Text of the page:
The lyrics were possibly more relevant than ever. Themes of government conspiracies and cover-ups, and “computer banks to rule the world” permeate the track in between ridiculous riffs and unexpected transitions. One line in particular hit especially hard: “Military intelligence — two words combined that can’t make sense.”

Overall, the track excels at capturing the frantic sense of inescapability that one who has seen things the government didn’t mean for them to see would surely experience.

But, the thing that really got me was the sheer magnitude of brain-melting guitar work and musical composition. The song goes from a steady diet of hard, yet melodic rhythms, which provide a platform for Mustaine’s political points, to a white-knuckle, driving force majeure of guitar solos that barely allows you to breathe, and it does it in the blink of an eye. Simply put, it’s the musical equivalent of riding a land-rocket across a dried out lakebed. Hold onto your fucking hat.

Then, it was time for “One” to put up or shut up.

The distant sounds of machine gun fire and men shouting instantly reminded me this track isn’t going to be a Sunday stroll. Next, the familiar, melodic strums of the opening guitar notes washed over my eardrums and shortly after, James Hetfield began singing about life from the point of view of a severely wounded soldier.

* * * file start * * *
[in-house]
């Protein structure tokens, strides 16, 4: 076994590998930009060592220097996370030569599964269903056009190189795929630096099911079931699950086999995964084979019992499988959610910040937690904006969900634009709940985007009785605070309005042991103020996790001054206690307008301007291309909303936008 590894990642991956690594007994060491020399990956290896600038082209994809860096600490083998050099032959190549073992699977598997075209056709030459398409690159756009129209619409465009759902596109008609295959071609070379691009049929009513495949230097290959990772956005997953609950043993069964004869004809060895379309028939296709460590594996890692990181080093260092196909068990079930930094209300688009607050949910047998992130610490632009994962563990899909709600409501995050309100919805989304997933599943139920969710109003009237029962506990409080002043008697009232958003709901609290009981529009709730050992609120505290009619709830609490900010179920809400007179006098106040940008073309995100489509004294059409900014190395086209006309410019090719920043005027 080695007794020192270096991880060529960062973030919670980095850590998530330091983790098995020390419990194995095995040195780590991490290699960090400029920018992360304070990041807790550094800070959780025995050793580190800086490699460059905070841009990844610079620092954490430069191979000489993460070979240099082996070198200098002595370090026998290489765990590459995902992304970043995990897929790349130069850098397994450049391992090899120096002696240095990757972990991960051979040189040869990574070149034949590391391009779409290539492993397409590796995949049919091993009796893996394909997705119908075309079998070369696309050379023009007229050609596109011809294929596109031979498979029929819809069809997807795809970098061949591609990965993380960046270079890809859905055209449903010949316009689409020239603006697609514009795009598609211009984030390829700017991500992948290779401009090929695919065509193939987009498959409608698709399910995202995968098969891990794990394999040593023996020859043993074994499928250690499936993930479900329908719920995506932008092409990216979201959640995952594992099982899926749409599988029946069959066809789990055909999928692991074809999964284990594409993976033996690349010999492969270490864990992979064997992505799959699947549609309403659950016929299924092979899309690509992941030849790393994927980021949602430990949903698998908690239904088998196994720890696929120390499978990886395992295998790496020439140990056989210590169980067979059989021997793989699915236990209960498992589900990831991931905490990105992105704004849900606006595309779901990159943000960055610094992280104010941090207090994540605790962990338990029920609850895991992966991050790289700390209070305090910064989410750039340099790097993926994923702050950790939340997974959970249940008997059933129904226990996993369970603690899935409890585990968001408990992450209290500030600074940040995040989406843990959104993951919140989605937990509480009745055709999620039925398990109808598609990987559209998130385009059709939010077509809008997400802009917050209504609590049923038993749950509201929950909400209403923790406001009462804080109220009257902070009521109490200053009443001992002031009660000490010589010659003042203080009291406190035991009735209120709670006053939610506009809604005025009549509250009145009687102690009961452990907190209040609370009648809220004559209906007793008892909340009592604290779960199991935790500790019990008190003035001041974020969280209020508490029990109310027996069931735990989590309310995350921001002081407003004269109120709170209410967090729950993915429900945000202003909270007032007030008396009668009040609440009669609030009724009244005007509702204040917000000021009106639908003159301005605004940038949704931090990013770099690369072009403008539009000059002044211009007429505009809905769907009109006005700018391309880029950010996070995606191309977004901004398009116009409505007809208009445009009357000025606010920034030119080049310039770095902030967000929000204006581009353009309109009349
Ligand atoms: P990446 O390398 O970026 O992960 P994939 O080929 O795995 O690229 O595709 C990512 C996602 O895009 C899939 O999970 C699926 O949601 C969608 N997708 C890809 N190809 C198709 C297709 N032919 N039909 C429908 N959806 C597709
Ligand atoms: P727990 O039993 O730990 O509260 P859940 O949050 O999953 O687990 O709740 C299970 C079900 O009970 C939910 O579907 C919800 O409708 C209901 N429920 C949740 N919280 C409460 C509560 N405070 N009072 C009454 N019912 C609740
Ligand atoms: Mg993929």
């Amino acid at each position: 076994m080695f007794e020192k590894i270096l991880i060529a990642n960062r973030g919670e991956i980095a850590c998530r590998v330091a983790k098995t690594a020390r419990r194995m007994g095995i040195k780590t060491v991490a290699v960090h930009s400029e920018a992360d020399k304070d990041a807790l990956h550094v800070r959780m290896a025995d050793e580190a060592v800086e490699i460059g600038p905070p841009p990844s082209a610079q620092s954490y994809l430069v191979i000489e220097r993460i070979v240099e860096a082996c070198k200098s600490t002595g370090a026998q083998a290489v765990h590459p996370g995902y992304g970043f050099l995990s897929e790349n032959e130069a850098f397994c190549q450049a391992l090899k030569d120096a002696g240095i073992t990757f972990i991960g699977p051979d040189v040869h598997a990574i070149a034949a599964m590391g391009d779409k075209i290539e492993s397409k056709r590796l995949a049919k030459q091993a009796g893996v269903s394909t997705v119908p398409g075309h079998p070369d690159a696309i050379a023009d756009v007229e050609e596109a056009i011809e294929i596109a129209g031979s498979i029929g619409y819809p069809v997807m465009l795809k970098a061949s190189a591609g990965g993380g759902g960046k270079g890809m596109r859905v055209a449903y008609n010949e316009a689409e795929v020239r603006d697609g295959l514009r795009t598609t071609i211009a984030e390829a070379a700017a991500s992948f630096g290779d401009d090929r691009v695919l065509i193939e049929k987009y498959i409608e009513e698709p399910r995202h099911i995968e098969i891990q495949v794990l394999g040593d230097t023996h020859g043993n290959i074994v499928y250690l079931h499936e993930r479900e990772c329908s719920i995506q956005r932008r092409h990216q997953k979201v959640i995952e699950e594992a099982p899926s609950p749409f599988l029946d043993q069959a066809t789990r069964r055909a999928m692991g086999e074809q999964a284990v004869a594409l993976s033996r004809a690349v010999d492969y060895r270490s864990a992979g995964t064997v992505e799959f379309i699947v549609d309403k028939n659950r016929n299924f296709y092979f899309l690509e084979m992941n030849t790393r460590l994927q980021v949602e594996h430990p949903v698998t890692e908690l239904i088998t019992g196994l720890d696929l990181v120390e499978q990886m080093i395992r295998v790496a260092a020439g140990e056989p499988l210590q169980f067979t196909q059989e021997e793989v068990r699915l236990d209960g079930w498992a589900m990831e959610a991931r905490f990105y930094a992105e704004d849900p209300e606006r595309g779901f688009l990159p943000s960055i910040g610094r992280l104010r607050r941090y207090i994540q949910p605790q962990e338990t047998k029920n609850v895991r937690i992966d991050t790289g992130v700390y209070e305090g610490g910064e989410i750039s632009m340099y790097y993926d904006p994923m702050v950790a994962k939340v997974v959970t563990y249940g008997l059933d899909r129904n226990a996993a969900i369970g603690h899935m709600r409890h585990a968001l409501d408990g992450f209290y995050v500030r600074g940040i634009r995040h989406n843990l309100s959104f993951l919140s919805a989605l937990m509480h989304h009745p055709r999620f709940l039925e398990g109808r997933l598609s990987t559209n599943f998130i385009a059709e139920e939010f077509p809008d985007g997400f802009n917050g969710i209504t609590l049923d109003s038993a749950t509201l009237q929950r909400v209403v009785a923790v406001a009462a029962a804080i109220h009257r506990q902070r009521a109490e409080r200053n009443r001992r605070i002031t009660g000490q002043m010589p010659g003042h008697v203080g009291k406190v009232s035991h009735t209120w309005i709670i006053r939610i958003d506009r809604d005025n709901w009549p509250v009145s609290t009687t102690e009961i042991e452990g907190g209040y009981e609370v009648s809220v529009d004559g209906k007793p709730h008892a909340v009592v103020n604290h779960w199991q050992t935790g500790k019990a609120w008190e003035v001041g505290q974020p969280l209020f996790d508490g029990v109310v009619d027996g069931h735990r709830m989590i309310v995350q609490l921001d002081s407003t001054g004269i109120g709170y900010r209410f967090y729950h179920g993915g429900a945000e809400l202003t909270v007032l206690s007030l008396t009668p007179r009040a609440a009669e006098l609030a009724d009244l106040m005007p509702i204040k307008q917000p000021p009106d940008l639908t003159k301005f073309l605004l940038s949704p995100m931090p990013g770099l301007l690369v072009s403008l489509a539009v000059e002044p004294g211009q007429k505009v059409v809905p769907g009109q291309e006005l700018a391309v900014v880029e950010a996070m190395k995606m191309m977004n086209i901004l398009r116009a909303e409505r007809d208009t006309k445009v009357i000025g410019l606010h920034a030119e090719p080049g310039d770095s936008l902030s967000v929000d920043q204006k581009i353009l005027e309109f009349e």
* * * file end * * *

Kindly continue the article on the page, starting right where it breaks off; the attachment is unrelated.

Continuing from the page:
Early on, this song has a misleading, sleepy underlying melody to it, interrupted periodically by heavy and distorted guitar notes, which foreshadow what’s to come.

The second half of the track is where the good stuff resides. And by “good stuff,” I mean unfiltered, angry, booming, in-your-face heavy metal.

As the song begins to take on a more menacing tone, Lars Ulrich shanks you with unreal double bass pedal bad-assery. I use the word unreal, because it sounds fucking awesome, and also because apparently while recording in the studio, Lars couldn’t reproduce such rapid beats and had to loop the drum track over itself in order to create and/or sustain the pace of the machine-gun-fast bass strikes.

Basically, he cheated, but it sounds super fucking cool, so who cares?

I do. But, only a little. It’s still the shizznit. Moving on.

This is the part of the song where the lyrics really get to the heart of the matter; war is hell and being trapped inside a prison that used to be your functioning body is infinitely worse. I imagined what that must be like. You wouldn’t know if you were sleeping or awake.

Alive or dead.

Recovering or dying.

Fuck that noise, yo.

The twilight portion of the track allows Kirk Hammett to do his thing with the guitar solo, which is awesome, but missing some of the technicality and shredness that is on full display in “Hangar 18.”

“One” is a journey definitely worth taking. It lulls you into complacency and then picks you up by the scruff of the neck and drop kicks you in the balls.

Conclusion: As an old favorite, I’d be hard pressed to declare that if I were forced to give up listening to one of these two tracks for the rest of my life I’d choose to excise “One” over “Hangar 18.”

Because I’m not in that situation, however, I have the luxury of comparing the two tracks and picking a “winner” based on almost nothing more than whimsy.

However, what helped me make the decision was the fact that while listening to “Hangar 18,” one of my ear buds fell out and I realized that I was lying down and playing air guitar so hard that my entire bed was creaking. My first thought was my roommates probably think I’m in here masturbating furiously. My second thought was, “I’d rather they think I’m in here jerking off like a mad man than know I’m in here playing air guitar so hard my entire fucking bed is shaking.” (Some forms of shame run deeper than others).

That didn’t happen during “One.”

Winner: “Hangar 18”